Even the actual Sony, who used to pretty much define quality and design, threw all that away in The Nineties and Oughties when they not only began making products with uninspired design, but tried like hell to engineer everything they made to use some weird proprietary Sony-only battery or ridiculous Sony-only memory card. Sony's memory card was the "memory stick", and it was routinely twice as expensive and not measurably better or more reliable than the standardized storage media that everyone else used: the SD card. Everything you bought from Sony was an attempt to force the customer into several years of buying stupidly expensive proprietary doodads, until finally everyone kind of decided Sony had gotten enough of their money, and decided to try giving money to companies that didn't prevent the user from routing an audio signal through a receiver and into a recording device, or perhaps used a standard type of memory media. Sony's still recovering from this era of hubris.

And don't even get me started on the Sony Rootkit thing. So, yeah. Hooray for brands! Any and all of them!

One thing Coby's got that Sony will never have? Coby's more fun to make fun of. Hooray for fake Sony!

How do you like the Brandwagon in today's ad? Wouldn't you like to possibly use it for something else? If Sony made the Brandwagon, they would hate you using it for an unintended purpose. Sony would say that's a violation of copy protection or something. The  P.A.G. Graphic Blandishment and Photoshoppery Brigade, get in here on the double! You know what to do. Wagon extract! Text out! Sony defy!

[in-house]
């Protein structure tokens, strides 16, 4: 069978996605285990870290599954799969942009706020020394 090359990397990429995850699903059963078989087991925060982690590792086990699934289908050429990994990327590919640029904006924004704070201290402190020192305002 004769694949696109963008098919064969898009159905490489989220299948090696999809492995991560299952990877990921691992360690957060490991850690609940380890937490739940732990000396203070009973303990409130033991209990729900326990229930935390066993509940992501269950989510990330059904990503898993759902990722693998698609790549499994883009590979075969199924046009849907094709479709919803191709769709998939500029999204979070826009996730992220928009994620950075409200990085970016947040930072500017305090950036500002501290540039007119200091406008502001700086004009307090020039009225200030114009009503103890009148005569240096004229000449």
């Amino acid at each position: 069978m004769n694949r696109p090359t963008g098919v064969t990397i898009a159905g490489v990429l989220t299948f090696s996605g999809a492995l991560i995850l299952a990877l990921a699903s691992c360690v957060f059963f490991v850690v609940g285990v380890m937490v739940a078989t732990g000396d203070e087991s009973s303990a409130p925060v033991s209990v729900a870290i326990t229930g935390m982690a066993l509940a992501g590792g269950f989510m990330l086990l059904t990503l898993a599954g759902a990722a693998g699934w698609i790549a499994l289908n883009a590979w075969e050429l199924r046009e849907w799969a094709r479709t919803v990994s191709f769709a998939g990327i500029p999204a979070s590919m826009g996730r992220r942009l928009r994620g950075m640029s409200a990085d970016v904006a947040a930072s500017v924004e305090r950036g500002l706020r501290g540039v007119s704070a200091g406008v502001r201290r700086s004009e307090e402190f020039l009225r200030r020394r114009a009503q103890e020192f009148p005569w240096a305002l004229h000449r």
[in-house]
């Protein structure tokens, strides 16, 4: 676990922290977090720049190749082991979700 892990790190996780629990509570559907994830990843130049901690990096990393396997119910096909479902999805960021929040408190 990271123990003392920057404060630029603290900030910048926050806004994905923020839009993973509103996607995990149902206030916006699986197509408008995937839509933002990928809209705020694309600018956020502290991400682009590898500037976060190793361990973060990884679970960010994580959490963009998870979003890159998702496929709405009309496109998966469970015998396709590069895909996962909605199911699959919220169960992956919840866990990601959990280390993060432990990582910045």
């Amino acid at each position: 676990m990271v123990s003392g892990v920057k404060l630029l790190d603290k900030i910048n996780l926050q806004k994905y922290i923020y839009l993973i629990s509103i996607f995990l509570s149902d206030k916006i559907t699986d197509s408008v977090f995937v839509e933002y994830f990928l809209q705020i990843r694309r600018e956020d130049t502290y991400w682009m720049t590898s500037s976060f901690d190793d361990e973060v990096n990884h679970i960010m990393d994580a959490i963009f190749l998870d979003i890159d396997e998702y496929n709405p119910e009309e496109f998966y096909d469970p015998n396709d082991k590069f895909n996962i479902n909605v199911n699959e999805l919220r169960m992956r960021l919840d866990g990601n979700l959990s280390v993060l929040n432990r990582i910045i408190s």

The Brandwagon is a PNG on an alpha channel background, so it's ready to hover over whatever else you've put in your son's birthday party flyer. It'll be good for his retro-hipster brand. Or, you can insert it into the document of your choice and drag it along with your mouse. You deserve a parade. You're welcome!


Back Road Driving Tips



Control Center

Joke #1 - The remaining Yahoo employees carefully monitor the account security of the remaining Yahoo user.

Joke #2 - After weeks of hearing tantalizing water cooler talk, Bryce finally decided to tune in Tokyo for himself. Hmm. He didn't see what all the fuss was about.

Joke #3 - Eager for the health benefits of stand-up desks, the team lacked the budget to re-engineer the console. So, they just put the entire room on an eighteen-inch platform.

Joke #4 - Deep inside Donald Trump's brain, the Master Control Team stood ready to dial down the insane jabber, just in case America accidentally became great on its own, before the election actually occurred.

Joke #5 - On his lunch hour, Bryce would sometimes browse eBay, looking for some cool knobs, screens, or possibly meters to put in that one last blank bay at the end of the console.

Joke #6 - "God dammit, Bryce, will you stop trying to 'friend' me."

Joke #7 - Ironically, more than half of the equipment in the room was dedicated solely to figuring out "who dealt it".

[Commenter jokes will be added to the post.   -Mgmt.]